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Impact of Covid-19 Measures on Vulnerable Communities in Earthquake-Affected Areas - Need Assessment Report

Pays
Népal
Sources
PIN
Date de publication

Executive summary

Every third family lost income across Nepal due to COVID-19, in earthquake-affected areas it is 87% of households

In May 2020, People in Need (PIN) and Community Self-Reliance Centre (CSRC) conducted a multi-sectoral needs assessment in 21 districts to assess the impact of COVID-19-related measures on the lives of vulnerable communities affected by the 2015 earthquake.

Key findings from the needs assessment show that:

  • 65% of households reported reduced access to market; 54% of households with access to market could not make purchases as usual.
  • 65% faced food shortages among which 51% had food supplies sufficient for 2.5 weeks or less.
  • 11% reduced their daily food intake for at least one day.
  • 61% rely on skilled or unskilled daily wage work as their main source of income.
  • 87% experienced a decrease in income or are currently without any income at all; 45% reported no or limited work opportunities for unskilled labour as one of the reasons.
  • 53% have taken out a loan as their main coping strategy against income shortage. (M49% F 60%)
  • 65% reported they could not buy items as usual due to decreased income.
  • 81% reported income loss as the biggest issue they are currently facing due to lockdown and COVID-19.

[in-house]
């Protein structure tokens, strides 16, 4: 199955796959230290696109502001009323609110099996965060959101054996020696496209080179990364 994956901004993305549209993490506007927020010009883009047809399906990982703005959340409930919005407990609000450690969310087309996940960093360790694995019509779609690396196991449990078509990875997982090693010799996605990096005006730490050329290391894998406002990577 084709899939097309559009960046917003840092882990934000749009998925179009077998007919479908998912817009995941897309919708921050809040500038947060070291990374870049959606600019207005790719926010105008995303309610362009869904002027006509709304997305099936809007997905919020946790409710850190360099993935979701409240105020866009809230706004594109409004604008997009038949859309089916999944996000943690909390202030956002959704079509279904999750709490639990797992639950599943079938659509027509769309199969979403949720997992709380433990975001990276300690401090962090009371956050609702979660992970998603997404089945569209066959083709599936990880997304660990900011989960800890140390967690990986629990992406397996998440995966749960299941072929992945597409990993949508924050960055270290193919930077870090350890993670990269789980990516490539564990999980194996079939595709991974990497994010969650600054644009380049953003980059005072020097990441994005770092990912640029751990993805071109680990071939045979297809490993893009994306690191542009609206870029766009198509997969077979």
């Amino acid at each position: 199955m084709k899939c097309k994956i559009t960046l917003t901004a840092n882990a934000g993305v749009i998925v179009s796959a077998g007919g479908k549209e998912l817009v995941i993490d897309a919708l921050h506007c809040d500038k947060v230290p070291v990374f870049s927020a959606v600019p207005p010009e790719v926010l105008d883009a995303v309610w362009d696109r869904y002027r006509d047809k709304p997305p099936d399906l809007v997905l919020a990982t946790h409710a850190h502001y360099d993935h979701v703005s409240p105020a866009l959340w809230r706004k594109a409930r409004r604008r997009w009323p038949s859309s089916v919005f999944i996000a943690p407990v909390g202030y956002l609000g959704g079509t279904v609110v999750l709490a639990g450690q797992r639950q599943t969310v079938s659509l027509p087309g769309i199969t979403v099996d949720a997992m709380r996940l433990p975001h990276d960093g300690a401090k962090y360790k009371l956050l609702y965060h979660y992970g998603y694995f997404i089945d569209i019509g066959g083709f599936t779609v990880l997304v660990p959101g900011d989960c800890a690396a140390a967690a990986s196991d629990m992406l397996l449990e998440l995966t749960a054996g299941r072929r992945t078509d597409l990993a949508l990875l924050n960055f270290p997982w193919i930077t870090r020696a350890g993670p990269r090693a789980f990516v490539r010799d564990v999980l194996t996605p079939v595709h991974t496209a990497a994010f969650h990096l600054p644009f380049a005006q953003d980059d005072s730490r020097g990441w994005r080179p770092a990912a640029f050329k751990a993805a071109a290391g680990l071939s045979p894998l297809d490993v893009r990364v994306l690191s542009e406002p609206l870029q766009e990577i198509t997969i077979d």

• 59% said they were feeling stressed, worried, or anxious during the lockdown period
  • 13% participants reported increased gambling and alcohol abuse in their community. There were also a few cases of elopement resulting in child marriage.

As per a recent assessment on the impact of COVID-19 , 30% of families reported a loss of income across Nepal due to COVID-19, compared to 87% of people PIN and CSRC teams spoke with. Such disproportionate effect on earthquake-affected communities highlights their fragile socioeconomic status, mainly the reliance on local informal economy and difficulties finding alternative sources of livelihoods at times when traditional options to trade skilled or unskilled labour are suddenly unavailable.

Furthermore, a number of underlying structural vulnerabilities have made these communities less resilient to withstand the shocks of the COVID-19 measures. This includes the lingering inability to reconstruct shelters damaged five years ago owing to a combination of factors:

  • Physical: Households led by elderly with limited physical abilities, single/female-headed households, families with a large number of dependents, or family members with disabilities.
  • Economic: Mainly cyclical indebtedness and exploitation at the hands of local moneylenders
  • Social: Poor access to resources or local networks, low education levels, and gendered social hierarchies and harmful social norms (i.e. child marriage as a tolerated coping strategy at times of distress)
  • Geohazard: Earthquake-affected communities who continue to live in areas at risk of seasonal landslides.

These vulnerabilities are felt more acutely especially by Chepang, Dalit and hill janajati communities, for whom the current crisis continues to accentuate deep socioeconomic inequities and social exclusion predicated on historic and systemic marginalization.